Ever since Trueta’s classic work published in the British volume of JBJS in 1953, we’ve known that the terminal branches of the medial femoral circumflex system (also known as the lateral epiphyseal artery complex) supply blood to the majority of the femoral head. This information has proved critical in supporting treatment decisions for the management of femoral head and neck fractures. In those cases, surgeons typically perform ORIF through an anterior approach because it is remote from this posterior vascular supply.

The details in the Rego et al. study will help today’s and tomorrow’s arthroscopists more safely manage acetabular labral tears associated with cam deformities. In those settings, when increasing the “offset” across the femoral neck to decrease impingement, surgeons should limit the depth of bone removal to avoid injury to this important vascular network. Thanks to this study, operating surgeons now have precise anatomic information (albeit derived from non-deformed cadaver hips) with which to limit the risks of increasing the femoral head offset.

Marc Swiontkowski, MD
JBJS Editor-in-Chief

The Acetabulum’s Role in SCFE: Cause or Consequence?

Acetabular Version for O'Buzz.jpegThe multifactorial pathogenesis of slipped capital femoral epiphysis (SCFE) almost certainly involves the acetabulum, but previous studies about that relationship have been inconclusive. In the June 21, 2017 issue of JBJS, Hesper et al. report on a matched-cohort study that used precise measurements gleaned from CT to determine that acetabular retroversion—not acetabular depth or overcoverage of the femoral head—is associated with SCFE.

The authors carefully measured acetabular depth, head coverage, and retroversion in three groups of hips: the affected hips of 36 patients with unilateral SCFE, the unaffected contralateral hips of those same patients, and healthy hips of 36 age- and sex-matched controls. They observed no deep acetabula or acetabular overcoverage in the SCFE-affected hips, but they did find a lower mean value for acetabular version (i.e., retroversion) at the level of the femoral-head center in the SCFE-affected hips, relative to contralateral and control hips.  The acetabulum was retroverted cranially in cases of severe SCFE compared with mild and moderate cases.

These findings support the hypothesis that SCFE-affected hips have reduced acetabular version, but the authors note that “additional studies will be necessary to determine whether acetabular retroversion is a primary morphological abnormality associated with the mechanical etiology of SCFE, or if it is an adaptive response to the acetabulum after the slip.” Either way, Hesper et al. conclude that their data “may help with planning treatment for patients with residual pain and limited motion related to femoroacetabular impingement after SCFE.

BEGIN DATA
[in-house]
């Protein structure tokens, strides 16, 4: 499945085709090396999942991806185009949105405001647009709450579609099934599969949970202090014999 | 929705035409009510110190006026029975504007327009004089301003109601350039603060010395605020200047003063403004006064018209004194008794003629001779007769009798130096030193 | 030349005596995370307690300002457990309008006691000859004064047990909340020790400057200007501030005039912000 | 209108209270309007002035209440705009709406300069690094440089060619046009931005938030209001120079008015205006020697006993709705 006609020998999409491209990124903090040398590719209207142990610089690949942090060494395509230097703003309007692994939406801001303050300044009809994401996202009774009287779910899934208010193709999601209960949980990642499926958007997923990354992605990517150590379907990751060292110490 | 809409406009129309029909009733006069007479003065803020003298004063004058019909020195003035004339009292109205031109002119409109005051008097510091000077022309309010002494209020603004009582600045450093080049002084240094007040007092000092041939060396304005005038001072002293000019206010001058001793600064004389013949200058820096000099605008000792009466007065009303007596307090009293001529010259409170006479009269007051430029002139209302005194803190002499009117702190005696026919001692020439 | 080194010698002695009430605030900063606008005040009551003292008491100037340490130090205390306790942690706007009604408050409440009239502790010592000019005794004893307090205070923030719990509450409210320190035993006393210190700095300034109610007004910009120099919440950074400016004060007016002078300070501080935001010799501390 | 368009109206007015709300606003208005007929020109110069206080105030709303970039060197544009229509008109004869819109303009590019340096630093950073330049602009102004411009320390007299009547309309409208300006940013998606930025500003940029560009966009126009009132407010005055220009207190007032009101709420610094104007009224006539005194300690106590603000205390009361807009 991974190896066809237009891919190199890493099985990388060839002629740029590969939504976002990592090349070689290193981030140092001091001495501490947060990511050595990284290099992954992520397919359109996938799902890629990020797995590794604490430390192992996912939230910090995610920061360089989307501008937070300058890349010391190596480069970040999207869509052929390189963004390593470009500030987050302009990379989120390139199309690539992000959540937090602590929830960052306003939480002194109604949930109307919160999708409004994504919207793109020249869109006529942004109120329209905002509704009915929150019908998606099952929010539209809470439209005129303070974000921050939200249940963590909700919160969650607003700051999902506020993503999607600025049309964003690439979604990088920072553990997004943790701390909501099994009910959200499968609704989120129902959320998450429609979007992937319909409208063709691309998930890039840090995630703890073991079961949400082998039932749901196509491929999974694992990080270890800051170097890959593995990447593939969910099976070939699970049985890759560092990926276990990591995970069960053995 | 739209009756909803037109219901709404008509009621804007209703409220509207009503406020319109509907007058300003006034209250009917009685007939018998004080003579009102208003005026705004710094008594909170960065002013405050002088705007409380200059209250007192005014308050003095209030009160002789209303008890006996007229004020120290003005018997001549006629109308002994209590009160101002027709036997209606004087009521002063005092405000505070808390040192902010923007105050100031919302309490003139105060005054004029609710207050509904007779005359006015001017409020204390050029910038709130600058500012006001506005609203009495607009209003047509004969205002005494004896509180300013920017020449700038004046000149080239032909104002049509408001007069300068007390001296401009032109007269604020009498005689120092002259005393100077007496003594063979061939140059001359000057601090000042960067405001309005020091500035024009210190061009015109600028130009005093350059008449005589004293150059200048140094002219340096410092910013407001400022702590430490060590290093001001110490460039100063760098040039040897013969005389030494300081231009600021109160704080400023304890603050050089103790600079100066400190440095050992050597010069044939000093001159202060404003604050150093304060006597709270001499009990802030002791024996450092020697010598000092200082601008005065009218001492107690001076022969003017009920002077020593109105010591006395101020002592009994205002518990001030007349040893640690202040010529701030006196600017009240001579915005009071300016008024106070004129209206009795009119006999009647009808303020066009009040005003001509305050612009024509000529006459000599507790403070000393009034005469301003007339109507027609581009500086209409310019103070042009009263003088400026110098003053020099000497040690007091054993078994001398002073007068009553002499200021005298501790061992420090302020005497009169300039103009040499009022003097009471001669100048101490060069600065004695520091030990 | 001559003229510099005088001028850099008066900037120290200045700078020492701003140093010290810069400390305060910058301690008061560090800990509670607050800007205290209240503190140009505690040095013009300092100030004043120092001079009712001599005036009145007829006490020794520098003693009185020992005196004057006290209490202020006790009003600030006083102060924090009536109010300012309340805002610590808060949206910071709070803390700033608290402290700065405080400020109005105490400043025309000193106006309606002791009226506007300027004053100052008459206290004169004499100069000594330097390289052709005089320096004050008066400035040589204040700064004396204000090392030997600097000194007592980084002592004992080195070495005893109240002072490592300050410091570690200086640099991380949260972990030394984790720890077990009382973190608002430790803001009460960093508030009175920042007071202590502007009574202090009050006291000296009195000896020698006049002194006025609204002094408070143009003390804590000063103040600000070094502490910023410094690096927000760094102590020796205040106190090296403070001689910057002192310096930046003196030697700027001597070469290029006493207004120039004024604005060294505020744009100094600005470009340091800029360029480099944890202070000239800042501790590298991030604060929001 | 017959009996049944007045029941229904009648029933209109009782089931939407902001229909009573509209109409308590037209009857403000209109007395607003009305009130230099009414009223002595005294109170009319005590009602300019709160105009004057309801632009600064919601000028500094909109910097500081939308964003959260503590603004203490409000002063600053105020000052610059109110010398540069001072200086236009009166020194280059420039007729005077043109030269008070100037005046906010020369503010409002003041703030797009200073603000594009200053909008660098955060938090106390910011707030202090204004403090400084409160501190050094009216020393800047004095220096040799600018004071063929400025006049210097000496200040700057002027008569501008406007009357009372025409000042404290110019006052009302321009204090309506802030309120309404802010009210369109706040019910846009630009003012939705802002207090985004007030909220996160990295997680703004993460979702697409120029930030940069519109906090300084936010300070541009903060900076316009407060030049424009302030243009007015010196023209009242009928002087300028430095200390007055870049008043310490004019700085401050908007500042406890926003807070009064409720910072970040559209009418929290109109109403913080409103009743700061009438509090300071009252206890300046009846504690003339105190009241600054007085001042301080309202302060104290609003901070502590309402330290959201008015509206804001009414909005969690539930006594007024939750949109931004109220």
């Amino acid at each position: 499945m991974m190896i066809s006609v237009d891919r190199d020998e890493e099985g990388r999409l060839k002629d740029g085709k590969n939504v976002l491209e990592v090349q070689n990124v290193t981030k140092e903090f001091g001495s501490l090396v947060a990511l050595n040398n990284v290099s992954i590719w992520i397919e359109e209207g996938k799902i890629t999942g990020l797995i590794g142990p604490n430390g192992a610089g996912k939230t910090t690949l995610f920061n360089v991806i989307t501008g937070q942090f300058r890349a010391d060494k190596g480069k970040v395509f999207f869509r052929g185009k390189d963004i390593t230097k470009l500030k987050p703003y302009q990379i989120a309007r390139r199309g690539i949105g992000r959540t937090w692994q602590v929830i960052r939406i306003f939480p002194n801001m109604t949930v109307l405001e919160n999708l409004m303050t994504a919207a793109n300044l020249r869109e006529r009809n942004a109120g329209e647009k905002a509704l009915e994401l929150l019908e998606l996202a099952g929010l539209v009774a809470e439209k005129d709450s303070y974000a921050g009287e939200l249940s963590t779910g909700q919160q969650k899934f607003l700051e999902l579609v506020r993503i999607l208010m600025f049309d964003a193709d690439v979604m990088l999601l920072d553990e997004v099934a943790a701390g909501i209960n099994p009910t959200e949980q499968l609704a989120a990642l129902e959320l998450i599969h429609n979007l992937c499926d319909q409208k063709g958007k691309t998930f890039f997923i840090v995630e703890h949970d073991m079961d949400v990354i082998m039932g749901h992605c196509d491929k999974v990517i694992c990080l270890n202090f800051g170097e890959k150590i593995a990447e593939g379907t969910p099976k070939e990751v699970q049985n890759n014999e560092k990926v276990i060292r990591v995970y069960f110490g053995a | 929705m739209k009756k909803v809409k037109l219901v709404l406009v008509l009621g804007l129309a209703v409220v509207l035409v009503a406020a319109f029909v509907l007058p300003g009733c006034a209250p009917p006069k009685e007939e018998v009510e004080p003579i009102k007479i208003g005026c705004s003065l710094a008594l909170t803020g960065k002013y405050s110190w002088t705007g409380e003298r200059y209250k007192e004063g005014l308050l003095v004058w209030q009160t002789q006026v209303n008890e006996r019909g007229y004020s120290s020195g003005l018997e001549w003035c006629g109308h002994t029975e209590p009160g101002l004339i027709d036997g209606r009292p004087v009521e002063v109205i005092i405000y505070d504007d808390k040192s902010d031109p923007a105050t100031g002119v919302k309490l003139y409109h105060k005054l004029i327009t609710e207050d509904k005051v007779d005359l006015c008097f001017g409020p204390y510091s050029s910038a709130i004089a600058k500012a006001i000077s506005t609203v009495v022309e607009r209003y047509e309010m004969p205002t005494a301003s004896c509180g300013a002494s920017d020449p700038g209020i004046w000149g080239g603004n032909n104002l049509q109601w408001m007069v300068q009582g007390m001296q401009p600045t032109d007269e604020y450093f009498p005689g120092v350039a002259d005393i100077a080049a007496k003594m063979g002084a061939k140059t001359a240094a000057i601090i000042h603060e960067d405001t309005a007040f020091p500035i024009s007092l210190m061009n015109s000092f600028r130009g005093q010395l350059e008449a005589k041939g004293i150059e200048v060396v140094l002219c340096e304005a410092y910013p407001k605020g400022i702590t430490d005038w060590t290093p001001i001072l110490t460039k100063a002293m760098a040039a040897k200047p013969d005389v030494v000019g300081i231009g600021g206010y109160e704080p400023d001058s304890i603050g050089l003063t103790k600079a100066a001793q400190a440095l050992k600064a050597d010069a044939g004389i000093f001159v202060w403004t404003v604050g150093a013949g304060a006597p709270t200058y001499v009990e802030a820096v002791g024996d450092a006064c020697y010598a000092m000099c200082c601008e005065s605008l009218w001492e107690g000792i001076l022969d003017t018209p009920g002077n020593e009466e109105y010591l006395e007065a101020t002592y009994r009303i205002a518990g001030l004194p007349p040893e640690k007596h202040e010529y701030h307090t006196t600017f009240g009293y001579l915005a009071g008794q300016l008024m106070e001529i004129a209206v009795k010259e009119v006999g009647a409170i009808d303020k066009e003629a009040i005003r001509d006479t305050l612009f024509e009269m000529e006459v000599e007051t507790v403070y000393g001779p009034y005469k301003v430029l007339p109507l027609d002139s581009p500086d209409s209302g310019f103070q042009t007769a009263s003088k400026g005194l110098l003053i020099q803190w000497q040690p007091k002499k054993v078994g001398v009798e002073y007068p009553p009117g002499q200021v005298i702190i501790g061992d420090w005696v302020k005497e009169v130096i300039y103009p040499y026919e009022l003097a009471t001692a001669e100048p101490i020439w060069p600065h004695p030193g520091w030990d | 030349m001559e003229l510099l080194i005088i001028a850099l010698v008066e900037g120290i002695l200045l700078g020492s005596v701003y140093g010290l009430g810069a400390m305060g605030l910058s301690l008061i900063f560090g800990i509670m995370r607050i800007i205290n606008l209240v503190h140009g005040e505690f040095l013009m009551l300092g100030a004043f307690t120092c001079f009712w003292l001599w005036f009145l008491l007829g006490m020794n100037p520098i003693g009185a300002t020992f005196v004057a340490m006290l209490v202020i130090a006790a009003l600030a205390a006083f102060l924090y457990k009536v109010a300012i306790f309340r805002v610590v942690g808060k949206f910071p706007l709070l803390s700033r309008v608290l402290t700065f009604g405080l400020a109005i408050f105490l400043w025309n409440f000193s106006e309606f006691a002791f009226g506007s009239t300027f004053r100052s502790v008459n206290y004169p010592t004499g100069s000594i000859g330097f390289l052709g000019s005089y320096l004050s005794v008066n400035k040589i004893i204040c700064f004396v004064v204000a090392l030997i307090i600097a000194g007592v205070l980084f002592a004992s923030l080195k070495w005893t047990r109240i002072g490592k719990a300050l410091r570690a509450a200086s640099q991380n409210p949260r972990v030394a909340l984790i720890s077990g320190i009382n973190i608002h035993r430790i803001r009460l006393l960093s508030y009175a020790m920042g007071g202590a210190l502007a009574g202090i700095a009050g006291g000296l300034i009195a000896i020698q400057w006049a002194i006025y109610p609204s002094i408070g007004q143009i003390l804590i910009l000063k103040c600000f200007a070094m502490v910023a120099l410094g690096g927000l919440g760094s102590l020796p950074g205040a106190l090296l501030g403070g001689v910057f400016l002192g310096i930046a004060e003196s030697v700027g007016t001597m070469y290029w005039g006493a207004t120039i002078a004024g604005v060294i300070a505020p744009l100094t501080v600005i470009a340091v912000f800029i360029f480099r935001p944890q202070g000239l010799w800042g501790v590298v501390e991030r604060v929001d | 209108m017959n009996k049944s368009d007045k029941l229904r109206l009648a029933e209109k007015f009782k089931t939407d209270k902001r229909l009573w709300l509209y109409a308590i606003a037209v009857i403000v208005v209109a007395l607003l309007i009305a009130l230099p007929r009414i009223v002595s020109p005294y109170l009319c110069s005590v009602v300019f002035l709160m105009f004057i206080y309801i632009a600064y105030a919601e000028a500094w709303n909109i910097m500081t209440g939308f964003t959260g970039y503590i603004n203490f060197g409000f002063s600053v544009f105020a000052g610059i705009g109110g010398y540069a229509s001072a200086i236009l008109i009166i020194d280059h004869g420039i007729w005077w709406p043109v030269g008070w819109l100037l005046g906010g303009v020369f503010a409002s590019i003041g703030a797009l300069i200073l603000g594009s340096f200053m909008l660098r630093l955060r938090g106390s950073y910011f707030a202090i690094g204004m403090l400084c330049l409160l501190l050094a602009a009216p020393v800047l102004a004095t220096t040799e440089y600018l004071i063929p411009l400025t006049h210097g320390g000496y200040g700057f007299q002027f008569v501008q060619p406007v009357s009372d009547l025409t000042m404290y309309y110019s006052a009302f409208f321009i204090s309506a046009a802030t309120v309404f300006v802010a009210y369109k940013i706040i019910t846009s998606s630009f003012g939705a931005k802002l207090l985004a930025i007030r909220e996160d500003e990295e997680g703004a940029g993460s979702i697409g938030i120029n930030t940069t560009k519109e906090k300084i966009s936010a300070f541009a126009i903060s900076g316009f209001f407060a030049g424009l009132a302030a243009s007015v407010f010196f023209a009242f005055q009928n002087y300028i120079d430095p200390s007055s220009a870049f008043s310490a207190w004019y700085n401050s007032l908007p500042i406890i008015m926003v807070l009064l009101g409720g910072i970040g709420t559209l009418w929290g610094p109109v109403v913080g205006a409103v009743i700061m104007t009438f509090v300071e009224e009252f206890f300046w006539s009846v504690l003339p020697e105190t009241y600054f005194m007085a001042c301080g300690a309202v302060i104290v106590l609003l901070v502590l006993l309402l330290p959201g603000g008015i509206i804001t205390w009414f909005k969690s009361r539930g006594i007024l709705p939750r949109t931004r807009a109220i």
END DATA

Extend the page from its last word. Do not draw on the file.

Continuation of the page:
Does Hip Arthroscopy Really Help?

Menge_Image_for_O'Buzz.pngOver the past 15 to 20 years, the use of arthroscopic procedures for hip pathologies has rapidly increased. Leaders in sports medicine have standardized many arthroscopic techniques, including methods of joint distraction, portal location, approaches to labral repair or debridement, and management of cartilage lesions.

Many in the orthopaedic community have wondered whether this expansive  use of  hip arthroscopy is justified by significant improvement in patient function or is simply a first (and perhaps overused) step toward inevitable hip arthroplasty. To help answer that question, in the June 21, 2017 issue of The Journal, Menge et al. document the 10-year outcomes of arthroscopic labral repair or debridement in 145 patients who originally presented with femoroacetabular impingement (FAI).

Whether these patients were treated with debridement or repair, their functional outcomes and improvement in symptoms were excellent over the 10-year time frame, and the median satisfaction score (10) indicates that these patients were very satisfied overall. However, as seen in other similar studies in the peer-reviewed literature, the results in older patients with significant cartilage injury or radiographic joint space narrowing were inferior, and most of the patients with these characteristics ended up with a hip replacement.

The Menge et al. study helps confirm that arthroscopic repair or debridement in well-selected FAI patients yields excellent longer-term outcomes, and it provides concrete criteria for patient selection.

Marc Swiontkowski, MD
JBJS Editor-in-Chief

Plusses and Minuses of Capital Femoral Growth Plate Extension

Cam Morphology.gifFemoroacetabular impingement (FAI), especially in adolescent athletes, has received a lot of attention from orthopaedists in the last 15 years. In the May 18, 2016 edition of The Journal of Bone & Joint Surgery, a longitudinal radiographic study by Morris et al. sheds light on how a measurement called the epiphyseal extension ratio (EER) delivers excellent diagnostic accuracy for predicting cam morphology of the femoral head, one of the main causes of FAI.

The authors carefully analyzed at least five consecutive annual hip radiographs from 96 healthy adolescents. Specifically, they measured changes in the anteroposterior alpha angle and the superior EER (the superior epiphyseal extension divided by the femoral head diameter). They found a mean increase in alpha angle and EER between Oxford bone age (OBA) stages 5 and 7/8. The mean EER increased significantly at each stage, with the greatest increase occurring between OBA stages 6 and 7/8.

In this study, the EER showed excellent diagnostic accuracy for predicting a final alpha angle of ≥78, which prior research has suggested is a threshold that predicts an increased risk for developing end-stage hip osteoarthritis. However, as commentator John H. Wedge, MD emphasizes, Morris et al. “do not recommend radiographic screening for this marker.”